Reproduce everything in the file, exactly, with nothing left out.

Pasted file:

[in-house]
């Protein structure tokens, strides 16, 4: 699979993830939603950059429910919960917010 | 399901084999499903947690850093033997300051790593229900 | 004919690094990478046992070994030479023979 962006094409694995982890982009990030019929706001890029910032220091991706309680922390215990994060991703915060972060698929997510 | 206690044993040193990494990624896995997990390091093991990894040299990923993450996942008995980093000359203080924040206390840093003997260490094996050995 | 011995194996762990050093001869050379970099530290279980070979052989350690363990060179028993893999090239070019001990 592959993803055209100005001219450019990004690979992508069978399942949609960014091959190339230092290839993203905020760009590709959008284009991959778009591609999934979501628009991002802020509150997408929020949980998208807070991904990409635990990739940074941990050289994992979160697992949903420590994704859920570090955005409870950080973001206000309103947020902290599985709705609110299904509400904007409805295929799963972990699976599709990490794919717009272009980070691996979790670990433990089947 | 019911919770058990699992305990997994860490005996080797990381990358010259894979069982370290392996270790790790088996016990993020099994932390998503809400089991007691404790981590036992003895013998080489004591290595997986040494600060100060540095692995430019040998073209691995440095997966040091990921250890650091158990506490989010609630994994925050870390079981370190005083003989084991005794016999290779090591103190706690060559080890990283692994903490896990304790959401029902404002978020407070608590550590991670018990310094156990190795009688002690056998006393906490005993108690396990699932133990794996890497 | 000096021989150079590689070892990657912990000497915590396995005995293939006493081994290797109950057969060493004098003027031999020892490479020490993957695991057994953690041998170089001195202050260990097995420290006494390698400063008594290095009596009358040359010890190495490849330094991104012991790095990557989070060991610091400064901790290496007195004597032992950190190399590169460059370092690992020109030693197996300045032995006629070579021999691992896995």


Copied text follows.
[in-house]
């Protein structure tokens, strides 16, 4: 699979993830939603950059429910919960917010 | 399901084999499903947690850093033997300051790593229900 | 004919690094990478046992070994030479023979 962006094409694995982890982009990030019929706001890029910032220091991706309680922390215990994060991703915060972060698929997510 | 206690044993040193990494990624896995997990390091093991990894040299990923993450996942008995980093000359203080924040206390840093003997260490094996050995 | 011995194996762990050093001869050379970099530290279980070979052989350690363990060179028993893999090239070019001990 592959993803055209100005001219450019990004690979992508069978399942949609960014091959190339230092290839993203905020760009590709959008284009991959778009591609999934979501628009991002802020509150997408929020949980998208807070991904990409635990990739940074941990050289994992979160697992949903420590994704859920570090955005409870950080973001206000309103947020902290599985709705609110299904509400904007409805295929799963972990699976599709990490794919717009272009980070691996979790670990433990089947 | 019911919770058990699992305990997994860490005996080797990381990358010259894979069982370290392996270790790790088996016990993020099994932390998503809400089991007691404790981590036992003895013998080489004591290595997986040494600060100060540095692995430019040998073209691995440095997966040091990921250890650091158990506490989010609630994994925050870390079981370190005083003989084991005794016999290779090591103190706690060559080890990283692994903490896990304790959401029902404002978020407070608590550590991670018990310094156990190795009688002690056998006393906490005993108690396990699932133990794996890497 | 000096021989150079590689070892990657912990000497915590396995005995293939006493081994290797109950057969060493004098003027031999020892490479020490993957695991057994953690041998170089001195202050260990097995420290006494390698400063008594290095009596009358040359010890190495490849330094991104012991790095990557989070060991610091400064901790290496007195004597032992950190190399590169460059370092690992020109030693197996300045032995006629070579021999691992896995």